International Journal of Advanced Education and Research

International Journal of Advanced Education and Research


International Journal of Advanced Education and Research
International Journal of Advanced Education and Research
Vol. 1, Issue 10 (2016)

Social representations of rural women on nutrient–enriched tilapia fish foods with Moringa oleifera


Jimmy T Masagca, Aurora E Araojo, Meda B Mercado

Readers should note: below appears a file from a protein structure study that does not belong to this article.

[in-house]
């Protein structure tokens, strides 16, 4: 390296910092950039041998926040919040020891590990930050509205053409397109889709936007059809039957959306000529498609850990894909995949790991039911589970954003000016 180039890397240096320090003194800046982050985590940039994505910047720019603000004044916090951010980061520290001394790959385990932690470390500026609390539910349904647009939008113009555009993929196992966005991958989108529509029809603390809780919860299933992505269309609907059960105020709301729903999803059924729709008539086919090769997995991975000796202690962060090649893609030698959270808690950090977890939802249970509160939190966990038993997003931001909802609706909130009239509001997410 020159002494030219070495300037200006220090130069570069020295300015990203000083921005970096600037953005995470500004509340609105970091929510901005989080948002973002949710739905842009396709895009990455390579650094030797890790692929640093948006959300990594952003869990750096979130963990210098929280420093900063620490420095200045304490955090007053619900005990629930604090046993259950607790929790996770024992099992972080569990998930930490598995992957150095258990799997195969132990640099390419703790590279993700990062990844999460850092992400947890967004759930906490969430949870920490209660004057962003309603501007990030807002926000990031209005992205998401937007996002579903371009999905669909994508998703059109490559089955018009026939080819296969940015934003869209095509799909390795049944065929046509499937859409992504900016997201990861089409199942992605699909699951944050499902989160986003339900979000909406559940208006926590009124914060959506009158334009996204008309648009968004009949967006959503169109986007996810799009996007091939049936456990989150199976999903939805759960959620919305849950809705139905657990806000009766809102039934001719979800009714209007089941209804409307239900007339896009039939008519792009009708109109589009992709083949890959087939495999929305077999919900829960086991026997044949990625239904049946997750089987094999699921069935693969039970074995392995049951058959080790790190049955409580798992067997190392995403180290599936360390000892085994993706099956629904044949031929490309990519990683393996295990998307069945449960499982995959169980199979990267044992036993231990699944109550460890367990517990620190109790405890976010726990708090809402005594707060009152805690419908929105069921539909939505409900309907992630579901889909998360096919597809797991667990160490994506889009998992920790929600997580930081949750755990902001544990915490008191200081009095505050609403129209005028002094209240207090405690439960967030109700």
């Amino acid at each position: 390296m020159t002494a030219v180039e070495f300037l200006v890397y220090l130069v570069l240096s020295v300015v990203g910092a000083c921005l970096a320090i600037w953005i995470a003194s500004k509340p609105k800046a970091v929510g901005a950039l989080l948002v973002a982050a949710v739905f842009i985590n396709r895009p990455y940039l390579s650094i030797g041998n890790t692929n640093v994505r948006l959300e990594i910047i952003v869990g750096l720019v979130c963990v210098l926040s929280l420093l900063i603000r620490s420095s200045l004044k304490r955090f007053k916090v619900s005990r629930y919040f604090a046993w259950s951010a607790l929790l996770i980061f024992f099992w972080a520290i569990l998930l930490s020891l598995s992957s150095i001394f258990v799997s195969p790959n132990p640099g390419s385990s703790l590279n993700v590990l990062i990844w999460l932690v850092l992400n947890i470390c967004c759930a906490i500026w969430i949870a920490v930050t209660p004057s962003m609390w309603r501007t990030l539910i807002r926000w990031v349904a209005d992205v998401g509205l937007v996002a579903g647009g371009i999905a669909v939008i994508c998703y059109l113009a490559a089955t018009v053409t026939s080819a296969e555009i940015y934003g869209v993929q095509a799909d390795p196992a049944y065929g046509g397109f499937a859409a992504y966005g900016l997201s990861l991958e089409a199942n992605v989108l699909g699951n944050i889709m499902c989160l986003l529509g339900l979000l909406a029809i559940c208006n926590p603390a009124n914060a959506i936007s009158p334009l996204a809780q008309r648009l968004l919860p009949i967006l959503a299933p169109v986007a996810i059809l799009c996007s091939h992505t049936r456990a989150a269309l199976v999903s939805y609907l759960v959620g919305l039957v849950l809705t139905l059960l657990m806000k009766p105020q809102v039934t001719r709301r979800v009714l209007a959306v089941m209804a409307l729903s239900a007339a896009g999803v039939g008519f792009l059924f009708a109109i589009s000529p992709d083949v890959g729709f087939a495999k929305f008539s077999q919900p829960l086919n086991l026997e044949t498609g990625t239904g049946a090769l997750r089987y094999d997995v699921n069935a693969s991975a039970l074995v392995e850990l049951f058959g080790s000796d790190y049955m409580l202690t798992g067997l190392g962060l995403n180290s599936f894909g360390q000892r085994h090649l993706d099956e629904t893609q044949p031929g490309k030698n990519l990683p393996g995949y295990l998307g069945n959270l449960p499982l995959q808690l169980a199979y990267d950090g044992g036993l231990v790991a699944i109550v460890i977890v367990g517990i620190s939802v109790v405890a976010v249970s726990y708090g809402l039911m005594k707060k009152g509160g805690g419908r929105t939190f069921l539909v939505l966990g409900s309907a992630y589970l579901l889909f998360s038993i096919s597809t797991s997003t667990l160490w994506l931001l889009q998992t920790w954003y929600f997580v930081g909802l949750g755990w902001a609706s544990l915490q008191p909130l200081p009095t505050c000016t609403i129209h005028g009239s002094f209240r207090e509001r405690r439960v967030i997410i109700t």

Representations were examined in different focus groups during university-sponsored trainings and observations on “talk and actions” of selected rural women as social groups from the island province of Catanduanes in Bicol Region, Luzon, Philippines (Lat 13.67° N, Long 124.12° E). Each group was homogeneous, as defined by age, gender and schooling. During the interviews and case analysis, packages of “malunggay” (Moringa oleifera) nutrient–enriched fish foods (NEFF) from the cichliid fish (Tilapias) and brochures on how to process these foods were presented that served as stimuli among the women subjects. Thematic and content analyses revealed several dichotomies (i.e. aromatic and pungent) that characterized the representational field of the women subjects. Many metaphors were used by the women to describe these enriched foods with Moringa being associated metaphorically with meaningful life, hunger, ‘junk foods’, sufferings, luck, freedom, discovery and inventions. Chronological references of the representations centered on advancement of fish processing within the local Catanduanes island cuisine. The perceived nutritive value of these NEFF was an important argument, noting that the subjects continue to engage in selling snack foods enriched with Moringa leaves. The dimension of “micronutrient” as divulged by the innovative stance and nuances displayed with their representations that are initially molded within the general feeling of ‘dislike’ of Tilapias (Cihliidae) reversed the unpopular fish species among coastal dwelling communities. However, the renewed feeling of acceptability as enriched food products was displayed and newly recognized roles of rural women to take the lead in convincing to children and their mothers in their neighbors on the dimension of innovativeness in fish processing. Based on the women reflections, accelerating an “inventive sense” can popularize conceptions found in the technology infusion projects for fish processing and post-harvest capability building among women of the island province to affect their thinking and practice in household fish food preparation to reduce food insecurity in the local population.

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